Thinking global and acting local has allowed FLSmidth to build its Africa footprint as a springboard for its productivity-driven digitalisation strategy. With a firm local manufacturing base in South Africa, the company’s subsidiary in Ghana is also gathering momentum for a greater role in West Africa.
Leveraging the fast-moving world of digital technology, the company is driving efficiency across the mining sector in Africa – and West Africa is among the key focal areas.
According to Deon de Kock, FLSmidth President for Sub-Saharan Africa, Middle East and South Asia, the company’s MissionZero philosophy means that its productivity innovations must also reduce mines’ environmental footprint. Using less water and energy, while generating lower carbon emissions, are fundamental steps in the journey towards the flowsheet of the future.
“Our development of significant game changing technologies includes our REFLUX Flotation Cell (RFC), High Pressure Grinding Rolls (HPGRs), filtration and dry-stacked tailings,” says De Kock. “Going forward, another focus for us will be in-pit crushing and conveying (IPCC) for new mines, to replace diesel powered transport for mined ore.”
This value-engineering requires close proximity to, and collaboration with, customers, one of the factors behind the establishment of the company’s fully-fledged subsidiary in Ghana in 2017. This presence enhances local skills transfer and capacity building – vital elements that support the local application of the latest technology, says the company’s General Manager in Ghana, Joseph Appiah-Kubi. His team of 13 local people mainly service the gold mining sector in the region, including in countries like Mali and Guinea.
“This local base improves the quality of our sales, service and maintenance function, and our capability also allows us to execute projects and commission equipment,” says Appiah-Kubi. “We have to date managed consignment stock for customers, but have now secured 2 000m2 of open warehouse facility and invested heavily in spare parts – enhancing our offering to customers in the region.”
The company’s business in Ghana will share its expertise with learning institutions. He notes that the company is exploring partnership opportunities with the University of Mines and Technology in Tarkwa, which has provided much of the skills base currently deployed in the region’s mining sector. The office’s growth strategy also includes a graduate programme to empower Ghanaians and transfer skills, providing opportunities in the sector to young graduates.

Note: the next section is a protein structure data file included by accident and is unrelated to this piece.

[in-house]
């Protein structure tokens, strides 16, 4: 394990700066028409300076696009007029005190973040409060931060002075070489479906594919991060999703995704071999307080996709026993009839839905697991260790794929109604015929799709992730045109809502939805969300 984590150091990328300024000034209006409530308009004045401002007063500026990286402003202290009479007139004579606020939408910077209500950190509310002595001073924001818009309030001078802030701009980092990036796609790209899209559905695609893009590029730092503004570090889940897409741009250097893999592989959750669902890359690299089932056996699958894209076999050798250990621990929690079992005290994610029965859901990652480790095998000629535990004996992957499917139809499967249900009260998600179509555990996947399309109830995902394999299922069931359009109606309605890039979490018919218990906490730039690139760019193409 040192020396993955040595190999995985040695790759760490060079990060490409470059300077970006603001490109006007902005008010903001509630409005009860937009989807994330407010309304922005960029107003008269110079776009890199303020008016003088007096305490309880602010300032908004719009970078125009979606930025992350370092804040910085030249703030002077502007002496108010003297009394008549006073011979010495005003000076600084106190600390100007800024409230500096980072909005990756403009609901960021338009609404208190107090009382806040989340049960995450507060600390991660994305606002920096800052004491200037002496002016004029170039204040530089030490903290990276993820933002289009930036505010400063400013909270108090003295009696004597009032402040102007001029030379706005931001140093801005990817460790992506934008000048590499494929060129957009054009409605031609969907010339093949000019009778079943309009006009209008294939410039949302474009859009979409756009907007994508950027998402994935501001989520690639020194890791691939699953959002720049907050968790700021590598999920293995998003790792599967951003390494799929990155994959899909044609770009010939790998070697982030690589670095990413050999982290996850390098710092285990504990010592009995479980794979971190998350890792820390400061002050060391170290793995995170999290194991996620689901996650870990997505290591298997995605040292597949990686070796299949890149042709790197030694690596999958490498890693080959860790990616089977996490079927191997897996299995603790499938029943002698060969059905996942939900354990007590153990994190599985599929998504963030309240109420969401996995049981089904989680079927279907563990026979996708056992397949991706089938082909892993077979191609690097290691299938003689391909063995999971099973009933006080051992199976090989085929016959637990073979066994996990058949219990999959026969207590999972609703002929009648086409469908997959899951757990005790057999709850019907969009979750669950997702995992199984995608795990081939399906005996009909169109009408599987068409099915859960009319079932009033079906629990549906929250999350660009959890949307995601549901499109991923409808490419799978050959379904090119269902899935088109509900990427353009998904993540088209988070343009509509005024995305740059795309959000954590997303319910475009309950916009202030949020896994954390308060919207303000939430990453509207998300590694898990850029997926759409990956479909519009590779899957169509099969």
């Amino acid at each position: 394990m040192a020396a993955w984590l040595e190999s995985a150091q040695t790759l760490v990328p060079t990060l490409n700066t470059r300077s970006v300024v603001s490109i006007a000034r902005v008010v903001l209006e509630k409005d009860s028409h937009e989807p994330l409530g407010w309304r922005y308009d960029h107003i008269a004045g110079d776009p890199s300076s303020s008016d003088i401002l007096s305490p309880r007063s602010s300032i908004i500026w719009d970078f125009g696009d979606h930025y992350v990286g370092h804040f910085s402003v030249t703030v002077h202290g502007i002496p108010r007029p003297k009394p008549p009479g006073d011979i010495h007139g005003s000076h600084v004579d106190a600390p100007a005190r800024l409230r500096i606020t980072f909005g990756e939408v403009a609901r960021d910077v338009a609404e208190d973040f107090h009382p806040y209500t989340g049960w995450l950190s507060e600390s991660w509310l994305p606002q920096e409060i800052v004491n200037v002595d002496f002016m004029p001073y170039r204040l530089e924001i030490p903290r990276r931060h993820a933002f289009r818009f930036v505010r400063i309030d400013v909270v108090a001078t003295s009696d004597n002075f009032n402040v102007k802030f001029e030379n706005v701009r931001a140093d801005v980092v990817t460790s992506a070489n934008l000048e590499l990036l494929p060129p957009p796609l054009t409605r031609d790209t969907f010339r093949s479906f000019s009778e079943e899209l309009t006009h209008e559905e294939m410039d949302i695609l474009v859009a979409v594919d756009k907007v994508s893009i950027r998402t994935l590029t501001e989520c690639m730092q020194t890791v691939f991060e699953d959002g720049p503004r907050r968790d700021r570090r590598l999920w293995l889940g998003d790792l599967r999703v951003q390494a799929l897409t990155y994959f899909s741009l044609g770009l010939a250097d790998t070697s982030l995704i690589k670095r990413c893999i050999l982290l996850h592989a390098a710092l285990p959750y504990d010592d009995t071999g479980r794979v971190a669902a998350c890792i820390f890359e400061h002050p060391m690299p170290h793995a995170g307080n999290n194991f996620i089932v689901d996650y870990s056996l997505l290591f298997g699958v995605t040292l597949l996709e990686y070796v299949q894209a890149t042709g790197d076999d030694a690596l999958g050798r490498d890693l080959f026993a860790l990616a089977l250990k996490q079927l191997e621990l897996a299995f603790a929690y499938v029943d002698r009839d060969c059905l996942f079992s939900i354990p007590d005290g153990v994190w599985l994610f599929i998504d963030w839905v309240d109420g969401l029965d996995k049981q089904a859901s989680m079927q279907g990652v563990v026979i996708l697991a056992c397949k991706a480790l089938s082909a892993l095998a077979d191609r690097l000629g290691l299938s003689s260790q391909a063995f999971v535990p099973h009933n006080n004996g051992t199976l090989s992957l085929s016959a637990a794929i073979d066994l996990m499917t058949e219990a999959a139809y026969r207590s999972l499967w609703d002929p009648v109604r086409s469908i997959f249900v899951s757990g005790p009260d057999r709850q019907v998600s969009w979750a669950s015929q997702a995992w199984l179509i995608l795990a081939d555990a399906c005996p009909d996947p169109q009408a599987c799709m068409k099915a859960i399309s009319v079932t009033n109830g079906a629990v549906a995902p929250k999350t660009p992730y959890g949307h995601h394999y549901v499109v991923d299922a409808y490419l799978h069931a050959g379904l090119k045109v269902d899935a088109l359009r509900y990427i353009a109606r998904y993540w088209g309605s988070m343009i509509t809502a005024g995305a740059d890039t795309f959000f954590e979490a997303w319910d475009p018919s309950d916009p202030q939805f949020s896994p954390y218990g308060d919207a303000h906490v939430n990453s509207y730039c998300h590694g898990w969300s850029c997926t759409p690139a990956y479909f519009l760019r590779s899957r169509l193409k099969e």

“This year we have had our first cohort of graduates working with us as part of the government’s compulsory National Service Scheme,” he says. “We will also be receiving our first cohort of graduate trainees – those who have finished one year at service engineering school and are coming to us to learn.”
FLSmidth’s strong West African presence has positive spin-offs for the rest of its global operations too, says Alistair McKay, FLSmidth Vice-President for Mining in Sub-Saharan Africa, Middle East and South Asia.
“Ghana is blessed with a strong mining culture and has a great pool of experience in mining and processing,” says McKay. “This strong skills base allows FLSmidth to share our experts across the region – deploying them where they are most required as projects demand. We are committed to building these skills for our own ranks as well as for the broader economies in West Africa.”
The company has long-established manufacturing facilities in South Africa, as well as a rebuild and servicing capability. This local capability has always been a cornerstone of its success here, says De Kock, enabling the levels of responsiveness that customers expect while developing capacity and skills in the local economy.
“We employ almost 600 people in manufacturing activities in South Africa alone, contributing directly to the beneficiation of the country’s natural resources,” he says. “This manufacturing base, which includes our 13 000m2 Supercentre facility in Delmas, also allows us to export to customers globally.”